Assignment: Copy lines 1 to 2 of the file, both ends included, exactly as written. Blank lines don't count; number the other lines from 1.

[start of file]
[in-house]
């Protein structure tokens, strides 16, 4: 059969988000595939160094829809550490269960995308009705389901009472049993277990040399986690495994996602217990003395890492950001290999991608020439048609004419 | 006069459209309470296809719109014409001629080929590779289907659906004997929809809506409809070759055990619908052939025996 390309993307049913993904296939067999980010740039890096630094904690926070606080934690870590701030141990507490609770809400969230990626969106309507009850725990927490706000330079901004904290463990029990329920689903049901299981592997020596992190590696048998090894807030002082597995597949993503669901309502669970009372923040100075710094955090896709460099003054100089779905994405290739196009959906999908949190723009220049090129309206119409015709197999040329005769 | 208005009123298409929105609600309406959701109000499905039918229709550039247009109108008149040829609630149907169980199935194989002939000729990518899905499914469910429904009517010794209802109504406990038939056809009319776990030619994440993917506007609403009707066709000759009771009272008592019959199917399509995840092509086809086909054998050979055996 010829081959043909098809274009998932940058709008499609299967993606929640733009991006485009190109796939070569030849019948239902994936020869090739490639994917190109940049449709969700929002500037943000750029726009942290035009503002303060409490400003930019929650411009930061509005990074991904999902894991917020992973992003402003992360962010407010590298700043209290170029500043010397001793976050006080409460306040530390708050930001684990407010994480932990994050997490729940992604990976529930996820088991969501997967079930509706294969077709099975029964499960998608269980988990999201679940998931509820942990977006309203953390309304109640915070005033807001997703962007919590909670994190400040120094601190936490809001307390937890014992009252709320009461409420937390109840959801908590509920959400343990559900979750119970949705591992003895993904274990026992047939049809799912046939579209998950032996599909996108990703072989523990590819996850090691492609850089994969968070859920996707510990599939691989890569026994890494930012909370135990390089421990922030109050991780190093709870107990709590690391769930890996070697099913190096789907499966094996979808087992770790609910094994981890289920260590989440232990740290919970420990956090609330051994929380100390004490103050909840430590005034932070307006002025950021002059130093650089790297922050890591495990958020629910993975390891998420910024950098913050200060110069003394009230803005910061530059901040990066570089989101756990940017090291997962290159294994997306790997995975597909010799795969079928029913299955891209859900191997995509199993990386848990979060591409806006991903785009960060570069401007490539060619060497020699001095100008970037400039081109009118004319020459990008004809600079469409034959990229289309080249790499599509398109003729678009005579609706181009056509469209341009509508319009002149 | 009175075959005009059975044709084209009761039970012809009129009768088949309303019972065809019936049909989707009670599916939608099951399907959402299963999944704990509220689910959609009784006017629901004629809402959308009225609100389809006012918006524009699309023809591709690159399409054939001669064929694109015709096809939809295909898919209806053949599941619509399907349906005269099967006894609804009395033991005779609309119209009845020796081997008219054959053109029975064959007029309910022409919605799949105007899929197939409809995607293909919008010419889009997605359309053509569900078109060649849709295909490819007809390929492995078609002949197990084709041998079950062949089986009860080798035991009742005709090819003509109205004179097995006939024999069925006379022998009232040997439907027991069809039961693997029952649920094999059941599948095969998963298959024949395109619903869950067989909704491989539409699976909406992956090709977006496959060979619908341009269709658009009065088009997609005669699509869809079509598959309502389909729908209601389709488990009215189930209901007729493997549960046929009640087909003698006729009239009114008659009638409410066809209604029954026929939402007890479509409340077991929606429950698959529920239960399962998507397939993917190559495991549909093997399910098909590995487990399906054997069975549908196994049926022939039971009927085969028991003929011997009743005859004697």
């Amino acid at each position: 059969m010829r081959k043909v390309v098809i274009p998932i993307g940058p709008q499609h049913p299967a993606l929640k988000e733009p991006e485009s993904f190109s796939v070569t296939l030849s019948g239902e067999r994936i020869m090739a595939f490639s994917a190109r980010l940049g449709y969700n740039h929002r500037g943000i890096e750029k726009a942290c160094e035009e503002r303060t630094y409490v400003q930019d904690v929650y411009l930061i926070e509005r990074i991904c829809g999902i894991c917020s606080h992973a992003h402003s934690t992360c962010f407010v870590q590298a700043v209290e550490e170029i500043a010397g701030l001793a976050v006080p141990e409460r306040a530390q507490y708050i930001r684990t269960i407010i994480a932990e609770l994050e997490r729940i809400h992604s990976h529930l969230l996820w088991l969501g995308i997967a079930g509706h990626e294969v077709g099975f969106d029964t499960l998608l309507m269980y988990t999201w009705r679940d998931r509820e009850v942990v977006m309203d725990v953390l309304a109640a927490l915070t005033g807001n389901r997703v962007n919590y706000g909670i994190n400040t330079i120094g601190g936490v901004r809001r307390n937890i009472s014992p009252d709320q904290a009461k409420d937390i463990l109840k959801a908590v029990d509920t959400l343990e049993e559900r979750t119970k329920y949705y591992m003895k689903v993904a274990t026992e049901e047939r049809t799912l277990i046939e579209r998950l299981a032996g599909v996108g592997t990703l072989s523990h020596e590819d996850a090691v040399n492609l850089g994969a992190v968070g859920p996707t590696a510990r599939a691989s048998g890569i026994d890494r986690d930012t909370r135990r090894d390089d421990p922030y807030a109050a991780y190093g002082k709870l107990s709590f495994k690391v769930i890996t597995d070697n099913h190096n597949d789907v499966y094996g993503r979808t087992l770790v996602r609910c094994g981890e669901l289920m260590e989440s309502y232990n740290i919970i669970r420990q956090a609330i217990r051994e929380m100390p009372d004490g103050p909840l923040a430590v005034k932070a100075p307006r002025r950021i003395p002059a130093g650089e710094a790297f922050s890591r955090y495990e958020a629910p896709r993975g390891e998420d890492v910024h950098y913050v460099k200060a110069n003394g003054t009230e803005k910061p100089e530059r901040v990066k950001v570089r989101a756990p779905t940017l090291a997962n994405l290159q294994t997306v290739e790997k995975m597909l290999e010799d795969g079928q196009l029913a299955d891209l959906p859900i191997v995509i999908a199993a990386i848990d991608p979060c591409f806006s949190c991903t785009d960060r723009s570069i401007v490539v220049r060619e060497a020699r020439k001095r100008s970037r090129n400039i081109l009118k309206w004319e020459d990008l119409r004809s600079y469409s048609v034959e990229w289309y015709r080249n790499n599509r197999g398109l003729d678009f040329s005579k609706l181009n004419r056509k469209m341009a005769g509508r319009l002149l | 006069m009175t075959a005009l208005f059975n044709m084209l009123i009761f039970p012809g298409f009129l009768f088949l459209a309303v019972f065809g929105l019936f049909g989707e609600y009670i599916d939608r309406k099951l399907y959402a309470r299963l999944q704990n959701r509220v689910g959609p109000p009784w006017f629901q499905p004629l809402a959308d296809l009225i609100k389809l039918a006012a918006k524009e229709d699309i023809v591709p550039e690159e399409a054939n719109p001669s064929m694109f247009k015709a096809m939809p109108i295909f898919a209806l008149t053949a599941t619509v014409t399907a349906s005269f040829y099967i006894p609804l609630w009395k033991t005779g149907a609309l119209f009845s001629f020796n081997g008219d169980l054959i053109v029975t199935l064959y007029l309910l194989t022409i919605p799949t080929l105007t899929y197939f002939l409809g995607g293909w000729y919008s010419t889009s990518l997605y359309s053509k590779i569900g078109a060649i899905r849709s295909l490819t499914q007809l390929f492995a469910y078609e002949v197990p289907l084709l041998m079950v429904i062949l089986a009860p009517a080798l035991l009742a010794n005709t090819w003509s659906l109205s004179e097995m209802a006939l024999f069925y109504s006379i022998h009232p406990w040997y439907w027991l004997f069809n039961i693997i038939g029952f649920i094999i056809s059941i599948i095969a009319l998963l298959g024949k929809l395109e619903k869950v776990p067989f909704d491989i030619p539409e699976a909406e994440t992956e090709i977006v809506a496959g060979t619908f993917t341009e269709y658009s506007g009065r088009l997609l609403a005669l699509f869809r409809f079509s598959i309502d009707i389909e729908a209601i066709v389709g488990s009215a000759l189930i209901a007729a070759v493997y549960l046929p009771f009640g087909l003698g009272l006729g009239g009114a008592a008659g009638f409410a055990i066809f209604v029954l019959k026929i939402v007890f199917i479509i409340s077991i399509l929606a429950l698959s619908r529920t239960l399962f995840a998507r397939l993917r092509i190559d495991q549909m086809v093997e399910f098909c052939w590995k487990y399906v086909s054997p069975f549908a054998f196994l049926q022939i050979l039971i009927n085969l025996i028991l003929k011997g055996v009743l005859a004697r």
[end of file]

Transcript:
[in-house]
């Protein structure tokens, strides 16, 4: 059969988000595939160094829809550490269960995308009705389901009472049993277990040399986690495994996602217990003395890492950001290999991608020439048609004419 | 006069459209309470296809719109014409001629080929590779289907659906004997929809809506409809070759055990619908052939025996 390309993307049913993904296939067999980010740039890096630094904690926070606080934690870590701030141990507490609770809400969230990626969106309507009850725990927490706000330079901004904290463990029990329920689903049901299981592997020596992190590696048998090894807030002082597995597949993503669901309502669970009372923040100075710094955090896709460099003054100089779905994405290739196009959906999908949190723009220049090129309206119409015709197999040329005769 | 208005009123298409929105609600309406959701109000499905039918229709550039247009109108008149040829609630149907169980199935194989002939000729990518899905499914469910429904009517010794209802109504406990038939056809009319776990030619994440993917506007609403009707066709000759009771009272008592019959199917399509995840092509086809086909054998050979055996 010829081959043909098809274009998932940058709008499609299967993606929640733009991006485009190109796939070569030849019948239902994936020869090739490639994917190109940049449709969700929002500037943000750029726009942290035009503002303060409490400003930019929650411009930061509005990074991904999902894991917020992973992003402003992360962010407010590298700043209290170029500043010397001793976050006080409460306040530390708050930001684990407010994480932990994050997490729940992604990976529930996820088991969501997967079930509706294969077709099975029964499960998608269980988990999201679940998931509820942990977006309203953390309304109640915070005033807001997703962007919590909670994190400040120094601190936490809001307390937890014992009252709320009461409420937390109840959801908590509920959400343990559900979750119970949705591992003895993904274990026992047939049809799912046939579209998950032996599909996108990703072989523990590819996850090691492609850089994969968070859920996707510990599939691989890569026994890494930012909370135990390089421990922030109050991780190093709870107990709590690391769930890996070697099913190096789907499966094996979808087992770790609910094994981890289920260590989440232990740290919970420990956090609330051994929380100390004490103050909840430590005034932070307006002025950021002059130093650089790297922050890591495990958020629910993975390891998420910024950098913050200060110069003394009230803005910061530059901040990066570089989101756990940017090291997962290159294994997306790997995975597909010799795969079928029913299955891209859900191997995509199993990386848990979060591409806006991903785009960060570069401007490539060619060497020699001095100008970037400039081109009118004319020459990008004809600079469409034959990229289309080249790499599509398109003729678009005579609706181009056509469209341009509508319009002149 | 009175075959005009059975044709084209009761039970012809009129009768088949309303019972065809019936049909989707009670599916939608099951399907959402299963999944704990509220689910959609009784006017629901004629809402959308009225609100389809006012918006524009699309023809591709690159399409054939001669064929694109015709096809939809295909898919209806053949599941619509399907349906005269099967006894609804009395033991005779609309119209009845020796081997008219054959053109029975064959007029309910022409919605799949105007899929197939409809995607293909919008010419889009997605359309053509569900078109060649849709295909490819007809390929492995078609002949197990084709041998079950062949089986009860080798035991009742005709090819003509109205004179097995006939024999069925006379022998009232040997439907027991069809039961693997029952649920094999059941599948095969998963298959024949395109619903869950067989909704491989539409699976909406992956090709977006496959060979619908341009269709658009009065088009997609005669699509869809079509598959309502389909729908209601389709488990009215189930209901007729493997549960046929009640087909003698006729009239009114008659009638409410066809209604029954026929939402007890479509409340077991929606429950698959529920239960399962998507397939993917190559495991549909093997399910098909590995487990399906054997069975549908196994049926022939039971009927085969028991003929011997009743005859004697």